Three former governors of Tamaulipas state are currently under criminal probe for ties to narcotics traffickers. One of them, Tomas Yarrington, who was governor from 1999 to 2005, has an Interpol warrant out for his arrest in 150 countries. Before his term as governor, Yarrington was mayor of Matamoros, the stronghold of the Gulf Cartel.

Email:; Twitter: @timjohnson4

Read more World Wires stories from the Miami Herald

In this July 28, 2014, photo, In this July 28, 2014 photo, Ven Kimsorn, 47, drives a tuk-tuk for a living. He lost four siblings under the Khmer Rouge, and hopes the trial of their leaders brings home the lesson that evildoers will face punishment. A U.N.-assisted genocide tribunal will deliver a verdict this coming Thursday in the trial of the two top leaders of the communist Khmer Rouge, whose extremist policies in the late 1970s are blamed for the deaths of an estimated 1.7 million Cambodians though starvation, medical neglect, overwork and execution.

    Justice delayed is pondered in Cambodia

    A U.N.-assisted genocide tribunal will deliver a verdict this coming Thursday in the trial of the two top leaders of the communist Khmer Rouge, whose extremist policies in the late 1970s are blamed for the deaths of an estimated 1.7 million Cambodians though starvation, medical neglect, overwork and execution.

This photo released by China's Xinhua News Agency shows the site of an explosion at an eastern Chinese automotive parts factory in Kunshan City, Jiangsu Province Saturday, Aug. 2, 2014.  Dozens of people were killed Saturday by the explosion at the factory that supplies General Motors, state media reported. (AP Photo/Xinhua, Wang Hengzhi) NO SALES

    Car parts plant blast in China kills 65, hurts 100

    Sixty-five people were killed and dozens seriously burned Saturday by an explosion at an eastern Chinese automotive parts factory that supplies General Motors, state media reported.

This undated photo shows Israeli Army 2nd. Lt. Hadar Goldin, 23 from Kfar Saba, central Israel. Israeli army spokesman Lt. Col. Peter Lerner said Friday, Aug. 1, 2014 that Goldin was apparently captured by Hamas militants who came through a tunnel from the Gaza Strip and another two soldiers were killed. An hour after Friday's cease-fire started, gunmen emerged from one or more Gaza tunnels and opened fire at Israeli soldiers, with at least one of the militants detonating an explosives vest, said Lerner. Goldin was apparently captured during the ensuing mayhem and taken back into Gaza through a tunnel.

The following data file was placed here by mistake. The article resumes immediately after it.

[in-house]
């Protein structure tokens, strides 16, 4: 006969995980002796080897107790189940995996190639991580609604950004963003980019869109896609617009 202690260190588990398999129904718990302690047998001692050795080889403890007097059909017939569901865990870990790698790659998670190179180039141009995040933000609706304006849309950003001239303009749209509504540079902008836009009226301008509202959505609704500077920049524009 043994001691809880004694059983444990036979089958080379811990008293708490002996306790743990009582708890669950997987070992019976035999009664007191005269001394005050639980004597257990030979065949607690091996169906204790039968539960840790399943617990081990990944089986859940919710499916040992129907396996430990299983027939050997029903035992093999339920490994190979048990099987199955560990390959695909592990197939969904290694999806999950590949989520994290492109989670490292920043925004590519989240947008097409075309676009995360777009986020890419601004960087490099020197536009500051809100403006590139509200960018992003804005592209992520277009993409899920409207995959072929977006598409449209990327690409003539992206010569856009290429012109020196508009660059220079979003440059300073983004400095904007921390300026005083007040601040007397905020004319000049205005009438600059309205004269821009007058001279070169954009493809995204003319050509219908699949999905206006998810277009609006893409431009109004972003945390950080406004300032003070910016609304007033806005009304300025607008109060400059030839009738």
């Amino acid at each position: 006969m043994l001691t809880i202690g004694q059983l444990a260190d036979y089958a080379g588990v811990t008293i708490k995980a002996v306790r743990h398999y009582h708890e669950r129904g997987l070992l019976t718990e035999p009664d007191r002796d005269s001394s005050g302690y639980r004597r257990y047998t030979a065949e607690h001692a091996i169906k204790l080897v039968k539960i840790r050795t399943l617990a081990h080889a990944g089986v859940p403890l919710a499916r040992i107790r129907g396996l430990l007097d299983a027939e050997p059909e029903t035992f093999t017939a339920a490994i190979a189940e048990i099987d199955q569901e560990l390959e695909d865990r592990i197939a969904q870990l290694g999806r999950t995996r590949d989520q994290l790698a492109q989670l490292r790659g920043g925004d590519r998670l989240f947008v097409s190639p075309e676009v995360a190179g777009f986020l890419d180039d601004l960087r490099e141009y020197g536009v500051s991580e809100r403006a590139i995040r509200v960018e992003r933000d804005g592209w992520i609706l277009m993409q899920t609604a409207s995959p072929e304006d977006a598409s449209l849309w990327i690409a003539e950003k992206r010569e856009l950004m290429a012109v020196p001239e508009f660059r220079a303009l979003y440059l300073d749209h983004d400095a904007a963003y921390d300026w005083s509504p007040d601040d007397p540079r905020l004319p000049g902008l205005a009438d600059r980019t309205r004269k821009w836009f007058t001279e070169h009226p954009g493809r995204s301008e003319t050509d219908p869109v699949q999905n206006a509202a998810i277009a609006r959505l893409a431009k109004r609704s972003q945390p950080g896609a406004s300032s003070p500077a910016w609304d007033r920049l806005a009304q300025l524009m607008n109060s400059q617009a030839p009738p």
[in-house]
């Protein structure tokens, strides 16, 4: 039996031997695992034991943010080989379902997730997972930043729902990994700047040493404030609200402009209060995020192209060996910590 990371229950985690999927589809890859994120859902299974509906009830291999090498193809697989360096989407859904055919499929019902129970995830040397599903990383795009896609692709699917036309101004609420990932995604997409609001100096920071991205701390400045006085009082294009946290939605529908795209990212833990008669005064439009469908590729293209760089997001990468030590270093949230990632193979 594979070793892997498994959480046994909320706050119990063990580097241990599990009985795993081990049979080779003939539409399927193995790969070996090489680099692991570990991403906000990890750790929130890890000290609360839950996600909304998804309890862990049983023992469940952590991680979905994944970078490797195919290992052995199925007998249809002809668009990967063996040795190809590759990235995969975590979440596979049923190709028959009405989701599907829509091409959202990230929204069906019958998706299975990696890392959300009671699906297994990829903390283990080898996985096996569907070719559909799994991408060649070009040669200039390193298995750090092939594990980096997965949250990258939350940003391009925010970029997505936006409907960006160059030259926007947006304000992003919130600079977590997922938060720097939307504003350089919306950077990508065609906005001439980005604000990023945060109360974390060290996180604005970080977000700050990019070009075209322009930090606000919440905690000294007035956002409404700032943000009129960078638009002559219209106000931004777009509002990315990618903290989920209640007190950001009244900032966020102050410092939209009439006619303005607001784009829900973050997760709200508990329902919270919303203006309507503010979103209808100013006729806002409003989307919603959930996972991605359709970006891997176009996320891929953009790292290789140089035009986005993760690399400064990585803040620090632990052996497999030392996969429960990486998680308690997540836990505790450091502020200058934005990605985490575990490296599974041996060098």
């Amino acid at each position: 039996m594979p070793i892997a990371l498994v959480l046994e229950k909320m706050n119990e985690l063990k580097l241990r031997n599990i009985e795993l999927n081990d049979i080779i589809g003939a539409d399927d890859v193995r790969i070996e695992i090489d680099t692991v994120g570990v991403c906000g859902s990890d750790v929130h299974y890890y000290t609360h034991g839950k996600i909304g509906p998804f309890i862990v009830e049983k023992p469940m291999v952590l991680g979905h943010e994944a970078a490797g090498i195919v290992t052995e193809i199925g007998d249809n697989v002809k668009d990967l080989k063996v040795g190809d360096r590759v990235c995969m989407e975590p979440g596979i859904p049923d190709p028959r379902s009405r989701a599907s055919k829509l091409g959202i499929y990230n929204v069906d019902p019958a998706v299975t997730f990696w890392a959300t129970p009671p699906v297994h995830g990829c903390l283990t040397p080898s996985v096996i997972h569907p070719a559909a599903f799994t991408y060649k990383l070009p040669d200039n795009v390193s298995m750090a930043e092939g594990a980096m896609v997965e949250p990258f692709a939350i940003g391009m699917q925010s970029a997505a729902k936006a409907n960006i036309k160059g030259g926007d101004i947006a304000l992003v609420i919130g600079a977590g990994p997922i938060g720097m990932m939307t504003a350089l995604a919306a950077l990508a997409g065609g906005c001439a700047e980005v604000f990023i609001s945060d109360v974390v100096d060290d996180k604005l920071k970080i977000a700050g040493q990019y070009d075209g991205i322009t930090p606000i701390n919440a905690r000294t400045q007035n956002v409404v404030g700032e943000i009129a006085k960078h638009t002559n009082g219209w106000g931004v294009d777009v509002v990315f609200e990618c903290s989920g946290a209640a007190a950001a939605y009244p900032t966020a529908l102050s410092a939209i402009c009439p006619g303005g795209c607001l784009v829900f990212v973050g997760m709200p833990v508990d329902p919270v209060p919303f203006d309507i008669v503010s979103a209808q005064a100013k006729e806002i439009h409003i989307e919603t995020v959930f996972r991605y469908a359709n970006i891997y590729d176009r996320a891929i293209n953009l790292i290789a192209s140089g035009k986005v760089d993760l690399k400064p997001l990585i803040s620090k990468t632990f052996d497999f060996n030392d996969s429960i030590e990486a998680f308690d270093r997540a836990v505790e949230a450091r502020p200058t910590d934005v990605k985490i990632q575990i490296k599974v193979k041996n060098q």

Israel bombards Gaza as it searches for soldier

    Israel bombarded the southern Gaza town of Rafah on Saturday as troops searched for an officer they believe was captured by Hamas in an ambush that shattered a humanitarian cease-fire and set the stage for a major escalation of the 26-day-old war.

Miami Herald

Join the

The Miami Herald is pleased to provide this opportunity to share information, experiences and observations about what's in the news. Some of the comments may be reprinted elsewhere on the site or in the newspaper. We encourage lively, open debate on the issues of the day, and ask that you refrain from profanity, hate speech, personal comments and remarks that are off point. Thank you for taking the time to offer your thoughts.

The Miami Herald uses Facebook's commenting system. You need to log in with a Facebook account in order to comment. If you have questions about commenting with your Facebook account, click here.

Have a news tip? You can send it anonymously. Click here to send us your tip - or - consider joining the Public Insight Network and become a source for The Miami Herald and el Nuevo Herald.

Hide Comments

This affects comments on all stories.

Cancel OK

  • Marketplace

Today's Circulars

  • Quick Job Search

Enter Keyword(s) Enter City Select a State Select a Category